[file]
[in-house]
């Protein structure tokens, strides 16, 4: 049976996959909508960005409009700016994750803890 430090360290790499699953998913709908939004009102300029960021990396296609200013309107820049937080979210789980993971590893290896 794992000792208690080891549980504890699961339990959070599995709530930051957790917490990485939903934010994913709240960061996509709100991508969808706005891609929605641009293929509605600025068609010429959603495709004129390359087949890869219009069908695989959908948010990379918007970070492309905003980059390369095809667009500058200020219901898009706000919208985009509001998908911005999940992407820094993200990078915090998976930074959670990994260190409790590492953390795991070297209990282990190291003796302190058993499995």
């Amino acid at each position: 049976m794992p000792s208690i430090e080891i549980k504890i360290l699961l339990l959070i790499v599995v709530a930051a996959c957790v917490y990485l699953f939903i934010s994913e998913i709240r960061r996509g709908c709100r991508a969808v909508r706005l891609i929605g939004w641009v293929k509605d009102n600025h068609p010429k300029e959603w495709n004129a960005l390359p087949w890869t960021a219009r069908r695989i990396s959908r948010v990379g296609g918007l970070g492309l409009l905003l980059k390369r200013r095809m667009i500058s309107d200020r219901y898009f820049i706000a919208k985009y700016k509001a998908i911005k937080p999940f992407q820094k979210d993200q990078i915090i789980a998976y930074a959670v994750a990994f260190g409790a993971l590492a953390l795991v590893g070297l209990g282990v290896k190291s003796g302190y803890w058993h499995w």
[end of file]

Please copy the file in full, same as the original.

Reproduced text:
[in-house]
């Protein structure tokens, strides 16, 4: 049976996959909508960005409009700016994750803890 430090360290790499699953998913709908939004009102300029960021990396296609200013309107820049937080979210789980993971590893290896 794992000792208690080891549980504890699961339990959070599995709530930051957790917490990485939903934010994913709240960061996509709100991508969808706005891609929605641009293929509605600025068609010429959603495709004129390359087949890869219009069908695989959908948010990379918007970070492309905003980059390369095809667009500058200020219901898009706000919208985009509001998908911005999940992407820094993200990078915090998976930074959670990994260190409790590492953390795991070297209990282990190291003796302190058993499995």
């Amino acid at each position: 049976m794992p000792s208690i430090e080891i549980k504890i360290l699961l339990l959070i790499v599995v709530a930051a996959c957790v917490y990485l699953f939903i934010s994913e998913i709240r960061r996509g709908c709100r991508a969808v909508r706005l891609i929605g939004w641009v293929k509605d009102n600025h068609p010429k300029e959603w495709n004129a960005l390359p087949w890869t960021a219009r069908r695989i990396s959908r948010v990379g296609g918007l970070g492309l409009l905003l980059k390369r200013r095809m667009i500058s309107d200020r219901y898009f820049i706000a919208k985009y700016k509001a998908i911005k937080p999940f992407q820094k979210d993200q990078i915090i789980a998976y930074a959670v994750a990994f260190g409790a993971l590492a953390l795991v590893g070297l209990g282990v290896k190291s003796g302190y803890w058993h499995w």